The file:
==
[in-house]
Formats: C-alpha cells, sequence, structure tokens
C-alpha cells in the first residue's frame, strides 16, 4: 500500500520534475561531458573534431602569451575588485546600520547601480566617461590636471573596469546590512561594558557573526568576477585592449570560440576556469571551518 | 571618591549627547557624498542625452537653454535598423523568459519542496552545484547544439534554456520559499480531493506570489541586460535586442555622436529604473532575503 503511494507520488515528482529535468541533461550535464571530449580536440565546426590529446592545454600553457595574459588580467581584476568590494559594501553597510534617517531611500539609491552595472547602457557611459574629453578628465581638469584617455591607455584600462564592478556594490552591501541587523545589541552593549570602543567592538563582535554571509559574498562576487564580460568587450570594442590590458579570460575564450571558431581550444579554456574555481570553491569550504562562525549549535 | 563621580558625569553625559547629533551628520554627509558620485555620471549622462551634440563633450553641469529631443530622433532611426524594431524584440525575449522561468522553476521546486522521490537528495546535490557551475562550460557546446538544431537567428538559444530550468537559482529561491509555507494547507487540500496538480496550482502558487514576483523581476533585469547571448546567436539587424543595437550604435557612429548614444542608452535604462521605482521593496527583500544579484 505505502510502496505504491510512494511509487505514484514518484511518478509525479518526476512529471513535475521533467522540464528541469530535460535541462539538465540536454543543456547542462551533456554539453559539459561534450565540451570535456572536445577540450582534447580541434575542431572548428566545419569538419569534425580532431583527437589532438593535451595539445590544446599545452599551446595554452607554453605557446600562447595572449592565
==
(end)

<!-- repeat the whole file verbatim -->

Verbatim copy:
[in-house]
Formats: C-alpha cells, sequence, structure tokens
C-alpha cells in the first residue's frame, strides 16, 4: 500500500520534475561531458573534431602569451575588485546600520547601480566617461590636471573596469546590512561594558557573526568576477585592449570560440576556469571551518 | 571618591549627547557624498542625452537653454535598423523568459519542496552545484547544439534554456520559499480531493506570489541586460535586442555622436529604473532575503 503511494507520488515528482529535468541533461550535464571530449580536440565546426590529446592545454600553457595574459588580467581584476568590494559594501553597510534617517531611500539609491552595472547602457557611459574629453578628465581638469584617455591607455584600462564592478556594490552591501541587523545589541552593549570602543567592538563582535554571509559574498562576487564580460568587450570594442590590458579570460575564450571558431581550444579554456574555481570553491569550504562562525549549535 | 563621580558625569553625559547629533551628520554627509558620485555620471549622462551634440563633450553641469529631443530622433532611426524594431524584440525575449522561468522553476521546486522521490537528495546535490557551475562550460557546446538544431537567428538559444530550468537559482529561491509555507494547507487540500496538480496550482502558487514576483523581476533585469547571448546567436539587424543595437550604435557612429548614444542608452535604462521605482521593496527583500544579484 505505502510502496505504491510512494511509487505514484514518484511518478509525479518526476512529471513535475521533467522540464528541469530535460535541462539538465540536454543543456547542462551533456554539453559539459561534450565540451570535456572536445577540450582534447580541434575542431572548428566545419569538419569534425580532431583527437589532438593535451595539445590544446599545452599551446595554452607554453605557446600562447595572449592565